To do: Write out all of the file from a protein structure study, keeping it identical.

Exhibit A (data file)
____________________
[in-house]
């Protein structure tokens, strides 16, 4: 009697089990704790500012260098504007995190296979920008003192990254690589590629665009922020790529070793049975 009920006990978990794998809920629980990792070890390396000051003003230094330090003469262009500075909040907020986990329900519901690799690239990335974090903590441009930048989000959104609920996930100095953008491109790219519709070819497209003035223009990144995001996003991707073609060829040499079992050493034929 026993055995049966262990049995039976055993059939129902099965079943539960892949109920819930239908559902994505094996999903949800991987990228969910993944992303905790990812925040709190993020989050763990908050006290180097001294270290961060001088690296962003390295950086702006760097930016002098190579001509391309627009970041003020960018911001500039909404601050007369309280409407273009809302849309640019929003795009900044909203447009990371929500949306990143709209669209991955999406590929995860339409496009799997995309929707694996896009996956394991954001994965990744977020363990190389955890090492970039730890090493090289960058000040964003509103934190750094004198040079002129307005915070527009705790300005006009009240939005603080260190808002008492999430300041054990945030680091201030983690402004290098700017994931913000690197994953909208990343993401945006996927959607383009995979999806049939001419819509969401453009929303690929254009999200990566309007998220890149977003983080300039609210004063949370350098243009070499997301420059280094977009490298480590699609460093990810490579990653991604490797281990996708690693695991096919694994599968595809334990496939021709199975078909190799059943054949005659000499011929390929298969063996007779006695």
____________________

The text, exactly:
[in-house]
């Protein structure tokens, strides 16, 4: 009697089990704790500012260098504007995190296979920008003192990254690589590629665009922020790529070793049975 009920006990978990794998809920629980990792070890390396000051003003230094330090003469262009500075909040907020986990329900519901690799690239990335974090903590441009930048989000959104609920996930100095953008491109790219519709070819497209003035223009990144995001996003991707073609060829040499079992050493034929 026993055995049966262990049995039976055993059939129902099965079943539960892949109920819930239908559902994505094996999903949800991987990228969910993944992303905790990812925040709190993020989050763990908050006290180097001294270290961060001088690296962003390295950086702006760097930016002098190579001509391309627009970041003020960018911001500039909404601050007369309280409407273009809302849309640019929003795009900044909203447009990371929500949306990143709209669209991955999406590929995860339409496009799997995309929707694996896009996956394991954001994965990744977020363990190389955890090492970039730890090493090289960058000040964003509103934190750094004198040079002129307005915070527009705790300005006009009240939005603080260190808002008492999430300041054990945030680091201030983690402004290098700017994931913000690197994953909208990343993401945006996927959607383009995979999806049939001419819509969401453009929303690929254009999200990566309007998220890149977003983080300039609210004063949370350098243009070499997301420059280094977009490298480590699609460093990810490579990653991604490797281990996708690693695991096919694994599968595809334990496939021709199975078909190799059943054949005659000499011929390929298969063996007779006695």